Right -- the idea of the character was well-known, but not necessarily the character itself.
Alonso: You don't have to be a Rhodes Scholar to kind of figure out who Captain America is, based on the costume and the shield. But Marvel heroes are defined by who they are inside the costume, not by their powers and their costume. That's the key difference.
Also out next week is "Nighthawk" #1 from David Walker and Ramon Villalobos. That's not a character that is super well-known, but clearly this is something that Marvel is confident in -- what is it about this character and this take on this character that makes it the right fit for Marvel right now?
Alonso: It starts with the creative team, David Walker and Ramon Villalobos. Nighthawk occupies a unique space. He gives us an opportunity to explore and touch upon issues and themes that might not have an organic connection to other characters. And then there's his M.O.: He's got something in common with the Punisher insofar as he will use lethal force, but unlike Frank Castle, lethal force are a mean to an end -- not the means and the end. Nighthawk isn't looking for vengeance -- he's looking to save something.
In this story, David and Ramon are placing Nighthawk in Chicago and the middle of a simmering race riot that touches upon themes that are, lets just say, topical. Within this context, Nighthawk hunts for a mysterious figure that is executing top-feeders that acquired that power at the clear expense of others. Nighthawk is going to have to ask himself a good, hard question: "Do I want to catch this guy?" That's a question that Spider-Man or Daredevil wouldn't ask; there would be no ambiguity in their response, no hesitation. But for Nighthawk, this guy represents a dark reflection of who he could be.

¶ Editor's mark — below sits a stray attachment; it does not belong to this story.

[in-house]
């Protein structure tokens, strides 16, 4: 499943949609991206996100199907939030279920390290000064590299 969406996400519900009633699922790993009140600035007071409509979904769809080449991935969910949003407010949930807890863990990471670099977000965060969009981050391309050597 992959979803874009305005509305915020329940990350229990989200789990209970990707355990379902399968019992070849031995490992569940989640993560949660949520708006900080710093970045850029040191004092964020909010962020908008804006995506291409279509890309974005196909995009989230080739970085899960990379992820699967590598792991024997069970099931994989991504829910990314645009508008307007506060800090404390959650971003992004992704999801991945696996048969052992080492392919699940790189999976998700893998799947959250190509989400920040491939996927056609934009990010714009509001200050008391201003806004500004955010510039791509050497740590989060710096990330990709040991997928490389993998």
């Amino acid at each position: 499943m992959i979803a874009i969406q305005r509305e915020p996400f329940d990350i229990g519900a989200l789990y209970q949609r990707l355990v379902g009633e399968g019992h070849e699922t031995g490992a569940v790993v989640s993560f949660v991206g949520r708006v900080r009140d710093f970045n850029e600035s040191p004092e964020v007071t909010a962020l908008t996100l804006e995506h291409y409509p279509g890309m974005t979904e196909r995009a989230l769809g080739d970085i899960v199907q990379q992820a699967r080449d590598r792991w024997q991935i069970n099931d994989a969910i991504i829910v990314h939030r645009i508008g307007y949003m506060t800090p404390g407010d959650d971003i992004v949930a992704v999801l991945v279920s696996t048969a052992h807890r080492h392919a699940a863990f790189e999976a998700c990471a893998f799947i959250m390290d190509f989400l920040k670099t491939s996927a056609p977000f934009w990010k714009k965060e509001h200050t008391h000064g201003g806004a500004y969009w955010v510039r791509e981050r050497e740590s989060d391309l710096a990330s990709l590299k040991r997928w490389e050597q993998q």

You mentioned the Punisher -- it also looks like this is going to be a fairly brutal book, not dissimilar to what readers saw a couple weeks ago with Becky Cloonan and Steve Dillon's new "Punisher" #1.
Alonso: It will be. We are pushing the envelope.
It's also the biggest showcase yet for the striking visuals of Ramon Villalobos, getting the spotlight of an ongoing series after his work on "E is for Extinction" during "Secret Wars."
Alonso: He's super, and the color scheme laid down by Tamra Bonvillain is just amazing. I love the palette. It doesn't look like anything else out there. This can be a tough market, but I hope this series finds readers because it it's going to be entertaining and thought-provoking.
To wrap until next Friday, are there any comments you'd like to share on the passing last week of Darwyn Cooke? It occurred to me that pretty much all of his Marvel work was on books that you edited -- his two issues of "Spider-Man's Tangled Web," his "X-Force" issue and the two-issue "Wolverine/Doop" miniseries.
Alonso: Darwyn was a singular talent. A wonderful storyteller who clearly loved a medium that frequently broke his heart. I think that his work on the "Parker" books is amongst my favorite reads of the last several years. His passing is a huge loss for comics and our community.